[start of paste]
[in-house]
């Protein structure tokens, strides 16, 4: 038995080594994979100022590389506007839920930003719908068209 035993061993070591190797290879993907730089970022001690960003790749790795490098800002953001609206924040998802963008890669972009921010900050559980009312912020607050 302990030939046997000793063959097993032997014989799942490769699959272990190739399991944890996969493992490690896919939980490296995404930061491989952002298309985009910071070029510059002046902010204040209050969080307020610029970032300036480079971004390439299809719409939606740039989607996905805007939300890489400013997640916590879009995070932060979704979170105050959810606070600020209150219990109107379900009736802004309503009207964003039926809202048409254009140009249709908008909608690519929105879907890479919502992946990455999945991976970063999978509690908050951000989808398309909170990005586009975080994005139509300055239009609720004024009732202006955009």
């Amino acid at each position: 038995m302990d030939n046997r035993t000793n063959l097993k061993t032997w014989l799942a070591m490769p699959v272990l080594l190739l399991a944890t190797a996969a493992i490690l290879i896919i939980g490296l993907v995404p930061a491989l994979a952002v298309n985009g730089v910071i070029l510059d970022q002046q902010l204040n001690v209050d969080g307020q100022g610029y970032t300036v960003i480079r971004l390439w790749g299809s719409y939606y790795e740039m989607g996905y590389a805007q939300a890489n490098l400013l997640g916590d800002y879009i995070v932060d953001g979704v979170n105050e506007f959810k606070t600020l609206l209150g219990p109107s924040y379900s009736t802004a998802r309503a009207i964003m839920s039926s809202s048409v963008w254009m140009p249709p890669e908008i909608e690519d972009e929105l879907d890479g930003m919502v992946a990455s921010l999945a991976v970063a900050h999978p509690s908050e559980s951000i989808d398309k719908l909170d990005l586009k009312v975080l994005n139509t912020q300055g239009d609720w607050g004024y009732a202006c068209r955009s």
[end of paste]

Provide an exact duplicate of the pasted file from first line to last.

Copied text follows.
[in-house]
């Protein structure tokens, strides 16, 4: 038995080594994979100022590389506007839920930003719908068209 035993061993070591190797290879993907730089970022001690960003790749790795490098800002953001609206924040998802963008890669972009921010900050559980009312912020607050 302990030939046997000793063959097993032997014989799942490769699959272990190739399991944890996969493992490690896919939980490296995404930061491989952002298309985009910071070029510059002046902010204040209050969080307020610029970032300036480079971004390439299809719409939606740039989607996905805007939300890489400013997640916590879009995070932060979704979170105050959810606070600020209150219990109107379900009736802004309503009207964003039926809202048409254009140009249709908008909608690519929105879907890479919502992946990455999945991976970063999978509690908050951000989808398309909170990005586009975080994005139509300055239009609720004024009732202006955009």
């Amino acid at each position: 038995m302990d030939n046997r035993t000793n063959l097993k061993t032997w014989l799942a070591m490769p699959v272990l080594l190739l399991a944890t190797a996969a493992i490690l290879i896919i939980g490296l993907v995404p930061a491989l994979a952002v298309n985009g730089v910071i070029l510059d970022q002046q902010l204040n001690v209050d969080g307020q100022g610029y970032t300036v960003i480079r971004l390439w790749g299809s719409y939606y790795e740039m989607g996905y590389a805007q939300a890489n490098l400013l997640g916590d800002y879009i995070v932060d953001g979704v979170n105050e506007f959810k606070t600020l609206l209150g219990p109107s924040y379900s009736t802004a998802r309503a009207i964003m839920s039926s809202s048409v963008w254009m140009p249709p890669e908008i909608e690519d972009e929105l879907d890479g930003m919502v992946a990455s921010l999945a991976v970063a900050h999978p509690s908050e559980s951000i989808d398309k719908l909170d990005l586009k009312v975080l994005n139509t912020q300055g239009d609720w607050g004024y009732a202006c068209r955009s």